Protecting Yourself from Fraud
Anyone can become a victim of identity theft and fraud, with seniors being a favorite target of many of the scams today.
You can protect yourself and those you love by being aware of how these scams work.
How Scams Work
There are many different scams and, unfortunately, new ones are always appearing.
While the methods might differ, they all have the same goal: To get ahold of and use the victim’s personal information for bogus purposes.
The scammer may steal money from your bank account, ask you to funnel money from another victim, use your Social Security information to steal your identity, make purchases on your credit card or file fraudulent claims on your insurance.
A scammer might contact you on the phone, present attractive offers on Facebook, send you an email or even show up at your front door. He or she might pretend to be from the IRS, your doctor’s office, SCAN or another company you do business with. They might offer you something for free or at a price that seems too good to be true—because it is!
Here are some of the most common scams today:
- Lottery/sweepstakes scams. You get a call from someone saying you’ve won a prize. Good news, right? Wrong, because the person then tells you that in order to collect the prize, you need to first send personal information or pay taxes, security fees, customs duties or lawyers’ fees.
Never send money to claim a prize; never provide personal information before doing some research first.
A new variation on this scam is that someone emails you to say that he’s won a prize and needs you to travel to a foreign country to help him collect it. This person will pay your travel expense, but in exchange, he asks you to return home with a package or a suitcase to deliver to another person.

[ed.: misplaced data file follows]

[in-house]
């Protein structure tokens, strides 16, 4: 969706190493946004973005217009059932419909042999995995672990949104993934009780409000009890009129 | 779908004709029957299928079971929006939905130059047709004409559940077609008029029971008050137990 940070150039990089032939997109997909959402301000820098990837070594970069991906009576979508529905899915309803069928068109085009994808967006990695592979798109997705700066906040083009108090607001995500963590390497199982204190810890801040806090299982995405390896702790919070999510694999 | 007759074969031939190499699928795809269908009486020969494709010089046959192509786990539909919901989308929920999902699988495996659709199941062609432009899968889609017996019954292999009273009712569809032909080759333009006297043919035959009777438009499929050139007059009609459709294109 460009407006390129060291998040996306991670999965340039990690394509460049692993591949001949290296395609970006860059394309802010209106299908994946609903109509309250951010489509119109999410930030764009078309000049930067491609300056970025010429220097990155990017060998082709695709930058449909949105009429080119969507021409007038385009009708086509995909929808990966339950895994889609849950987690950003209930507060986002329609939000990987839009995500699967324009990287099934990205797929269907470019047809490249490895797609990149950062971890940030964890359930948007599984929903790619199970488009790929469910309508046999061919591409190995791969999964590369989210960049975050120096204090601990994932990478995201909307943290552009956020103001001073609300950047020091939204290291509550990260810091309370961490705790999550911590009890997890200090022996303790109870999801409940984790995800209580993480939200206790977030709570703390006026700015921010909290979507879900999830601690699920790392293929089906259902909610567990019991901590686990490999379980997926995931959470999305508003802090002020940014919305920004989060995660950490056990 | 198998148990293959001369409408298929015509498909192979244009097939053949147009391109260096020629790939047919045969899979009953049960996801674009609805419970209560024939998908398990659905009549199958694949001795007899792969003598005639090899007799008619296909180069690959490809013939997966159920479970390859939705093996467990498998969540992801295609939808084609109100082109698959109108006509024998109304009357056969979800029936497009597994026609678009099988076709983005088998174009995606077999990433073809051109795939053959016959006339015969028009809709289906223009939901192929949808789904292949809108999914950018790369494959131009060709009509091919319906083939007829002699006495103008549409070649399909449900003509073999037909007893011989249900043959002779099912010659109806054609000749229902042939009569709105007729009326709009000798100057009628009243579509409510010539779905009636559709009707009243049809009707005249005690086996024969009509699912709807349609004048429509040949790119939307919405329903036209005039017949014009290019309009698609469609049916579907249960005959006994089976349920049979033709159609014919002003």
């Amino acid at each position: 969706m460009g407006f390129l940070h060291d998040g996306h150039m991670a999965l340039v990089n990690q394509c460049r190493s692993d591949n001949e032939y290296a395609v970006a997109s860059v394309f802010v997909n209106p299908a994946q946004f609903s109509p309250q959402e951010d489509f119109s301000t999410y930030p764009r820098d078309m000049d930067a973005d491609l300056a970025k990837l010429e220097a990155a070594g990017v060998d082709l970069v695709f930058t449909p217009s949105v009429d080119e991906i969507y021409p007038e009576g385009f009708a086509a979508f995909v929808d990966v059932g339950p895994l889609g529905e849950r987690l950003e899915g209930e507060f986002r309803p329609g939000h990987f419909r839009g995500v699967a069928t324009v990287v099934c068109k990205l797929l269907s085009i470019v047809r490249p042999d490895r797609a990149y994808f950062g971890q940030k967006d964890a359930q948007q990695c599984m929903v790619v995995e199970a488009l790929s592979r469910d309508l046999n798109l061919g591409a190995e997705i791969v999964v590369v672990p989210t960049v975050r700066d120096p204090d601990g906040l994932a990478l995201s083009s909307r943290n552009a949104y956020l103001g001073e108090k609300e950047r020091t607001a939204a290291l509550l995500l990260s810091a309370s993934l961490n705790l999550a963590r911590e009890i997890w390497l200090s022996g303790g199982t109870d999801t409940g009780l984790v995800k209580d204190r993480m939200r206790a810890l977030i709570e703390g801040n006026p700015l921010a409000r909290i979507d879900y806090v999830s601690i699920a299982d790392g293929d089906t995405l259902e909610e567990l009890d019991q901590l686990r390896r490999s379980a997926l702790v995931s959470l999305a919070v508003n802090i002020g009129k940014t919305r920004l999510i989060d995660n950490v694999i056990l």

Don’t fall for it—the package may contain funds from another victim or drugs that you’re unknowingly bringing into the country.
- Romance scams. You’ve made a special connection with someone on Facebook or an online dating site, like Match.com. This person has gained your trust by writing long messages over the course of weeks or months, and now she’s asking you to send money or share your credit card information.
Don’t be fooled by sweet talk! Anyone can open a Facebook or dating site account and claim to be whoever they want to be. People can easily post photos of a total stranger they find online to make their profiles seem more convincing.
Do your research on this person by googling her name to see if she’s who she says she is. If you’re on Facebook and have mutual friends with your online romance, check in with some of them to see if her story checks out.
Tip: Try a reverse photo search to potentially see if they have a more extensive profile available online.
- Phone scams. You get a call from someone claiming to be from the IRS or Social Security Administration saying you owe money. Government agencies do not provide notifications by phone.
Or maybe the caller says he or she is a friend or relative needing money because they’re hurt or in trouble. Many unsuspecting grandparents across the country have been tricked in “The Grandparent Con,” where scammers pose as a grandchild in trouble, pleading for money to be sent to help him or her.
Tip: Hang up and call your children and grandchildren directly.
- Computer tech support fraud. You may get a call or you may see an online ad from someone who looks like your computer tech support company. Don’t give out your username or password to anyone you don’t trust and remember that your tech support company is not likely to call you.